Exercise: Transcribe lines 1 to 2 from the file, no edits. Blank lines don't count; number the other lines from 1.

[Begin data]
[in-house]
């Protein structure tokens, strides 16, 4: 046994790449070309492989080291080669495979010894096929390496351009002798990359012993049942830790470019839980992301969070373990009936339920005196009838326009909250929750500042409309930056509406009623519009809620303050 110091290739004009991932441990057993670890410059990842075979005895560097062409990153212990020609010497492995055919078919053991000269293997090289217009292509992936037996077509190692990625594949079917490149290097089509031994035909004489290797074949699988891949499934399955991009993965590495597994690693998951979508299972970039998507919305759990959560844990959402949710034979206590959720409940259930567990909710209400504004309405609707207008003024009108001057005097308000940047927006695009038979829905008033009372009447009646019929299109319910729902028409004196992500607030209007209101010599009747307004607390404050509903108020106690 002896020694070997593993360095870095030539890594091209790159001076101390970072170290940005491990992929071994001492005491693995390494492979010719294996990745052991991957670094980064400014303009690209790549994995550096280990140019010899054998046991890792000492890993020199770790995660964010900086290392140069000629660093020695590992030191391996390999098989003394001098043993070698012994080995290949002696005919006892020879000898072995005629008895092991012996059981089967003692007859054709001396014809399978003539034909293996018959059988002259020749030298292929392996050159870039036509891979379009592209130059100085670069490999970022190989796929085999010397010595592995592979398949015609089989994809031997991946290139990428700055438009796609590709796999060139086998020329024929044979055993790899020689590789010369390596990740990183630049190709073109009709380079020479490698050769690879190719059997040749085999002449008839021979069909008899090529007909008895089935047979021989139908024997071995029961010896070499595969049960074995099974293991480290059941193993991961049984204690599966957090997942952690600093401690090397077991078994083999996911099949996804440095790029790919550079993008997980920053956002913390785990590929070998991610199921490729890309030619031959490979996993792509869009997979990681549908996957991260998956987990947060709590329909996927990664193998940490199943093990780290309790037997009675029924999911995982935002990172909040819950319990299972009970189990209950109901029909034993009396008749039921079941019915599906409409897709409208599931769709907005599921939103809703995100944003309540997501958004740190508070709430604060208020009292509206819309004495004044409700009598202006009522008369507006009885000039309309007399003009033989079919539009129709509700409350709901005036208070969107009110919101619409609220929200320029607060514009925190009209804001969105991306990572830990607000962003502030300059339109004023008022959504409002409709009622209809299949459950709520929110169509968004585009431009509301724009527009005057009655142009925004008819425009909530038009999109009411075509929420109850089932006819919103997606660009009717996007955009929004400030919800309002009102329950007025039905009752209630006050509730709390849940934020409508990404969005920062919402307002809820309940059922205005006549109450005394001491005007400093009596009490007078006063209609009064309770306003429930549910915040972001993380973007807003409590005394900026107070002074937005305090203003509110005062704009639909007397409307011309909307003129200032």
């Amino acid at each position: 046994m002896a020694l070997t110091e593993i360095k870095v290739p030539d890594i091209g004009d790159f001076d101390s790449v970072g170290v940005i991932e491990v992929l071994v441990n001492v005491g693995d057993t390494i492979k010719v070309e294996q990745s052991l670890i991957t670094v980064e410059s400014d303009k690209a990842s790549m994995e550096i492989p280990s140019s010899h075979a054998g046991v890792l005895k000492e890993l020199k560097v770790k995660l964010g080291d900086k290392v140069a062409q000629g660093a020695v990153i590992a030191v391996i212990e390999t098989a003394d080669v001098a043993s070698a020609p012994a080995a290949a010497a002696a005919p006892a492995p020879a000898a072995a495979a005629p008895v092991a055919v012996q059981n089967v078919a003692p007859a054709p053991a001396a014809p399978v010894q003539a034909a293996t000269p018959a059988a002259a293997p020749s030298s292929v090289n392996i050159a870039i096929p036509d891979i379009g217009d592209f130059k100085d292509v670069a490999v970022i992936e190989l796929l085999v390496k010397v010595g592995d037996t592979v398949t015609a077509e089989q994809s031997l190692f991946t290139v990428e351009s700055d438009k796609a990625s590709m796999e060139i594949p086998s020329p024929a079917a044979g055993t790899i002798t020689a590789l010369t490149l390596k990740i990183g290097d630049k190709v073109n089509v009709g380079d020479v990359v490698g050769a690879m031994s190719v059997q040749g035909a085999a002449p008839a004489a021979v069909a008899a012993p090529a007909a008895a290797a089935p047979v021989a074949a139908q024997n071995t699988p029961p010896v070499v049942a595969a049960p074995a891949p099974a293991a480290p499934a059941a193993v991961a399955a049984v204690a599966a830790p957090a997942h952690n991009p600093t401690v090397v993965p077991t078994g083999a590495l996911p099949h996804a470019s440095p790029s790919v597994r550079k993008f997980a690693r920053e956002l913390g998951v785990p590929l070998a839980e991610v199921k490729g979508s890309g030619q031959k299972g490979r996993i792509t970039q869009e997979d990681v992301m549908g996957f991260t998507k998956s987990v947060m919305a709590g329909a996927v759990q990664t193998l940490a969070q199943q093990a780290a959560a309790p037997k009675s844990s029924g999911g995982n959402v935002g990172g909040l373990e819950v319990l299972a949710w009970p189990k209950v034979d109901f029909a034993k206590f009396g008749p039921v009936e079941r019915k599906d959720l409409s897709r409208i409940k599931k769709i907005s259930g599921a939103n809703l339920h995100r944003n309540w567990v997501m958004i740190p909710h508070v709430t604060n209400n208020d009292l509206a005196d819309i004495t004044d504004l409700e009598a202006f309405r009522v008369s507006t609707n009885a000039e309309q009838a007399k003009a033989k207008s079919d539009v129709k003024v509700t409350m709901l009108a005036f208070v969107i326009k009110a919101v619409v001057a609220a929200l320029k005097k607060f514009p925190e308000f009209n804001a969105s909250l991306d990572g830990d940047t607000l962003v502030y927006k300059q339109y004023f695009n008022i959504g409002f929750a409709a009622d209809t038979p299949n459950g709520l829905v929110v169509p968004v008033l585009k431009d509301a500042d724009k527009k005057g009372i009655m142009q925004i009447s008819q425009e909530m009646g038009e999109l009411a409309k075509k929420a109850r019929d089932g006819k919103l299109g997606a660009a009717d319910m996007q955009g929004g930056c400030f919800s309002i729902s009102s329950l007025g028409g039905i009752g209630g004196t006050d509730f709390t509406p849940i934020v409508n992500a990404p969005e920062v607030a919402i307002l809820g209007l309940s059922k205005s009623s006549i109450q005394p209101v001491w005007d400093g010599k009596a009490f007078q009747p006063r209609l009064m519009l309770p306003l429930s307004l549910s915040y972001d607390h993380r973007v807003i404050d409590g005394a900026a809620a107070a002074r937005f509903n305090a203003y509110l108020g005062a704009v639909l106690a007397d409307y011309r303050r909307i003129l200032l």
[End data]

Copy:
[in-house]
């Protein structure tokens, strides 16, 4: 046994790449070309492989080291080669495979010894096929390496351009002798990359012993049942830790470019839980992301969070373990009936339920005196009838326009909250929750500042409309930056509406009623519009809620303050 110091290739004009991932441990057993670890410059990842075979005895560097062409990153212990020609010497492995055919078919053991000269293997090289217009292509992936037996077509190692990625594949079917490149290097089509031994035909004489290797074949699988891949499934399955991009993965590495597994690693998951979508299972970039998507919305759990959560844990959402949710034979206590959720409940259930567990909710209400504004309405609707207008003024009108001057005097308000940047927006695009038979829905008033009372009447009646019929299109319910729902028409004196992500607030209007209101010599009747307004607390404050509903108020106690 002896020694070997593993360095870095030539890594091209790159001076101390970072170290940005491990992929071994001492005491693995390494492979010719294996990745052991991957670094980064400014303009690209790549994995550096280990140019010899054998046991890792000492890993020199770790995660964010900086290392140069000629660093020695590992030191391996390999098989003394001098043993070698012994080995290949002696005919006892020879000898072995005629008895092991012996059981089967003692007859054709001396014809399978003539034909293996018959059988002259020749030298292929392996050159870039036509891979379009592209130059100085670069490999970022190989796929085999010397010595592995592979398949015609089989994809031997991946290139990428700055438009796609590709796999060139086998020329024929044979055993790899020689590789010369390596990740990183630049190709073109009709380079020479490698050769690879190719059997040749085999002449008839021979069909008899090529007909008895089935047979021989139908024997071995029961010896070499595969049960074995099974293991480290059941193993991961049984204690599966957090997942952690600093401690090397077991078994083999996911099949996804440095790029790919550079993008997980920053956002913390785990590929070998991610199921490729890309030619031959490979996993792509869009997979990681549908996957991260998956987990947060709590329909996927990664193998940490199943093990780290309790037997009675029924999911995982935002990172909040819950319990299972009970189990209950109901029909034993009396008749039921079941019915599906409409897709409208599931769709907005599921939103809703995100944003309540997501958004740190508070709430604060208020009292509206819309004495004044409700009598202006009522008369507006009885000039309309007399003009033989079919539009129709509700409350709901005036208070969107009110919101619409609220929200320029607060514009925190009209804001969105991306990572830990607000962003502030300059339109004023008022959504409002409709009622209809299949459950709520929110169509968004585009431009509301724009527009005057009655142009925004008819425009909530038009999109009411075509929420109850089932006819919103997606660009009717996007955009929004400030919800309002009102329950007025039905009752209630006050509730709390849940934020409508990404969005920062919402307002809820309940059922205005006549109450005394001491005007400093009596009490007078006063209609009064309770306003429930549910915040972001993380973007807003409590005394900026107070002074937005305090203003509110005062704009639909007397409307011309909307003129200032």